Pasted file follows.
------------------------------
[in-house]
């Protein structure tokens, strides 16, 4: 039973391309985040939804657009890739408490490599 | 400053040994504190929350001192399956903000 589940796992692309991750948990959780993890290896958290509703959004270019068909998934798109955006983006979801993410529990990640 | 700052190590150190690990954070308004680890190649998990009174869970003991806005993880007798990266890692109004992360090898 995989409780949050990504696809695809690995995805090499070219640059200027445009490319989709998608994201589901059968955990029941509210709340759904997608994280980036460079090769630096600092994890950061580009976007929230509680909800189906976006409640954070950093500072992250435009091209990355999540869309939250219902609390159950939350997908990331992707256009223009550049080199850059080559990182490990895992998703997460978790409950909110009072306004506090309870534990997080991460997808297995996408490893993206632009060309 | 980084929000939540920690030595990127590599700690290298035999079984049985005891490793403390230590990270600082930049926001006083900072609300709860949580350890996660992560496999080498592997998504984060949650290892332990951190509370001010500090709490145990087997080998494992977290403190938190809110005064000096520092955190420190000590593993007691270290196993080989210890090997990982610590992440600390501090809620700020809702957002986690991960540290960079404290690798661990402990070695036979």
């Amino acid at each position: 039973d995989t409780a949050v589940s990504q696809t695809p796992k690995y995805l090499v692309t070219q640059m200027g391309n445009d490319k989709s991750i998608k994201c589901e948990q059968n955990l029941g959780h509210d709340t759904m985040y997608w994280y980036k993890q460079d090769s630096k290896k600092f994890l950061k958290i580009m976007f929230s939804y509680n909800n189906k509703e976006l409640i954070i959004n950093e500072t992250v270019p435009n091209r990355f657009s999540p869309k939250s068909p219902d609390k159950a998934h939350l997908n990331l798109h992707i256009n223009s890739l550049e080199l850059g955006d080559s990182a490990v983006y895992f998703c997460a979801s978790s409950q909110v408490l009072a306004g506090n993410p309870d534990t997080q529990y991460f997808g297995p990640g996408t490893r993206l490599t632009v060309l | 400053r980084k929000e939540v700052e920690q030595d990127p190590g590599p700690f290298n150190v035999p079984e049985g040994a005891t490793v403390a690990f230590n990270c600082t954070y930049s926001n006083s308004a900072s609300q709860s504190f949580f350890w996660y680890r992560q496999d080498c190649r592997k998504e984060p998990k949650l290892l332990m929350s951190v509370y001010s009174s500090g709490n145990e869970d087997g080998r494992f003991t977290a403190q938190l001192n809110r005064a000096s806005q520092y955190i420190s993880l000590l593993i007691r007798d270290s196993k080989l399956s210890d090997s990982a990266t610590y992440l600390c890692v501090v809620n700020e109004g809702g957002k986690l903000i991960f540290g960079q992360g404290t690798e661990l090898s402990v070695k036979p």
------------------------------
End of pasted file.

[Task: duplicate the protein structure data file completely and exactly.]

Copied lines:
[in-house]
């Protein structure tokens, strides 16, 4: 039973391309985040939804657009890739408490490599 | 400053040994504190929350001192399956903000 589940796992692309991750948990959780993890290896958290509703959004270019068909998934798109955006983006979801993410529990990640 | 700052190590150190690990954070308004680890190649998990009174869970003991806005993880007798990266890692109004992360090898 995989409780949050990504696809695809690995995805090499070219640059200027445009490319989709998608994201589901059968955990029941509210709340759904997608994280980036460079090769630096600092994890950061580009976007929230509680909800189906976006409640954070950093500072992250435009091209990355999540869309939250219902609390159950939350997908990331992707256009223009550049080199850059080559990182490990895992998703997460978790409950909110009072306004506090309870534990997080991460997808297995996408490893993206632009060309 | 980084929000939540920690030595990127590599700690290298035999079984049985005891490793403390230590990270600082930049926001006083900072609300709860949580350890996660992560496999080498592997998504984060949650290892332990951190509370001010500090709490145990087997080998494992977290403190938190809110005064000096520092955190420190000590593993007691270290196993080989210890090997990982610590992440600390501090809620700020809702957002986690991960540290960079404290690798661990402990070695036979």
């Amino acid at each position: 039973d995989t409780a949050v589940s990504q696809t695809p796992k690995y995805l090499v692309t070219q640059m200027g391309n445009d490319k989709s991750i998608k994201c589901e948990q059968n955990l029941g959780h509210d709340t759904m985040y997608w994280y980036k993890q460079d090769s630096k290896k600092f994890l950061k958290i580009m976007f929230s939804y509680n909800n189906k509703e976006l409640i954070i959004n950093e500072t992250v270019p435009n091209r990355f657009s999540p869309k939250s068909p219902d609390k159950a998934h939350l997908n990331l798109h992707i256009n223009s890739l550049e080199l850059g955006d080559s990182a490990v983006y895992f998703c997460a979801s978790s409950q909110v408490l009072a306004g506090n993410p309870d534990t997080q529990y991460f997808g297995p990640g996408t490893r993206l490599t632009v060309l | 400053r980084k929000e939540v700052e920690q030595d990127p190590g590599p700690f290298n150190v035999p079984e049985g040994a005891t490793v403390a690990f230590n990270c600082t954070y930049s926001n006083s308004a900072s609300q709860s504190f949580f350890w996660y680890r992560q496999d080498c190649r592997k998504e984060p998990k949650l290892l332990m929350s951190v509370y001010s009174s500090g709490n145990e869970d087997g080998r494992f003991t977290a403190q938190l001192n809110r005064a000096s806005q520092y955190i420190s993880l000590l593993i007691r007798d270290s196993k080989l399956s210890d090997s990982a990266t610590y992440l600390c890692v501090v809620n700020e109004g809702g957002k986690l903000i991960f540290g960079q992360g404290t690798e661990l090898s402990v070695k036979p």